We've also distributed cards (and a little treat) to wish our teaching staff good luck at the start of the year. By starting the year on with a positive note (literally and figuratively), it can help to shape the direction of the culture of care.
Get Personal, Ask & Listen
Communities are built on relationships. The stronger the rapport, the strong the relationships. In our professional lives, we need to make time for the 'personal' and remember the human element within our roles. Spend time asking colleagues about their weekends, their children and their interests. Remember to stop and truly engage in the converations by listening rather than feeling obliged to return with an answer. Rather, just listen and appreciate your colleague sharing with you.
Acknowledge a Job Well Done
Whether it's telling someone they've presented an amazing assembly to congratulating someone on completing a c,ourse, telling someone their accomplishments are visible and recognised provides them with the acknowledgement and reassurance of their work. An authentic and honest compliment can go a long way to build rapport and community.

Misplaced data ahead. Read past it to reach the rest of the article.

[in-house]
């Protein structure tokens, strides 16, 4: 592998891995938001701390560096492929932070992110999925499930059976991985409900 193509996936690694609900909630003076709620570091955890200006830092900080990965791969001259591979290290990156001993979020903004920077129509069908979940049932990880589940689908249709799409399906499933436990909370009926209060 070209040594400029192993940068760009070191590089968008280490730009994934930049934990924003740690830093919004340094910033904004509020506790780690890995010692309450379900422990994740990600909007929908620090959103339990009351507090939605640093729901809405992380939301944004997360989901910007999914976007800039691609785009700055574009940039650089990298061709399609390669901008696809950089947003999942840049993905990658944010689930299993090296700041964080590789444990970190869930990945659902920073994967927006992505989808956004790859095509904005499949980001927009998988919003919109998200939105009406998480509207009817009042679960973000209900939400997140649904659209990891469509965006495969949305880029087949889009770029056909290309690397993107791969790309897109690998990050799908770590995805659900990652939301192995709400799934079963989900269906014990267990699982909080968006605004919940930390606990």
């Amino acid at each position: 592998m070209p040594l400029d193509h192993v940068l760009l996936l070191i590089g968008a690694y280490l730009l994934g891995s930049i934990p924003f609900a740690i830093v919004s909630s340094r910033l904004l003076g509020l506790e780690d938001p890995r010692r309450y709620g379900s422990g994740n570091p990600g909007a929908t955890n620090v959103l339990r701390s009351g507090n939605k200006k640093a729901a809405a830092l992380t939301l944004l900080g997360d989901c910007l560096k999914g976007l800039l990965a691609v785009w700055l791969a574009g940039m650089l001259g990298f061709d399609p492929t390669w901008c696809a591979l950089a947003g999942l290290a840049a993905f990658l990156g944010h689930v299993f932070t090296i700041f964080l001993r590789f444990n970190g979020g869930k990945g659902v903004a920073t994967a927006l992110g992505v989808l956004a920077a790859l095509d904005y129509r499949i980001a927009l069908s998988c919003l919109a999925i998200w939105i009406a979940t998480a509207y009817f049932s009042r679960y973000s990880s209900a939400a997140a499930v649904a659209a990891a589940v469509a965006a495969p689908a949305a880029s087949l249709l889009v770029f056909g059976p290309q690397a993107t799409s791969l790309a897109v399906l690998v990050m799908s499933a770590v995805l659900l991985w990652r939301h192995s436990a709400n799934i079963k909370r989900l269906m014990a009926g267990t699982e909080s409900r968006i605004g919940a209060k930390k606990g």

"Use your smile to change the world. Don't let the world change your smile"
A smile is contagious. When others see you smile, it is hard to resist smiling back. The more you smile, the more others around you smile. A smile and a positive attitude can leave a lasting impact on others. It also positively impacts your own life by boosting your mood and reducing stress levels.
Make Things Fun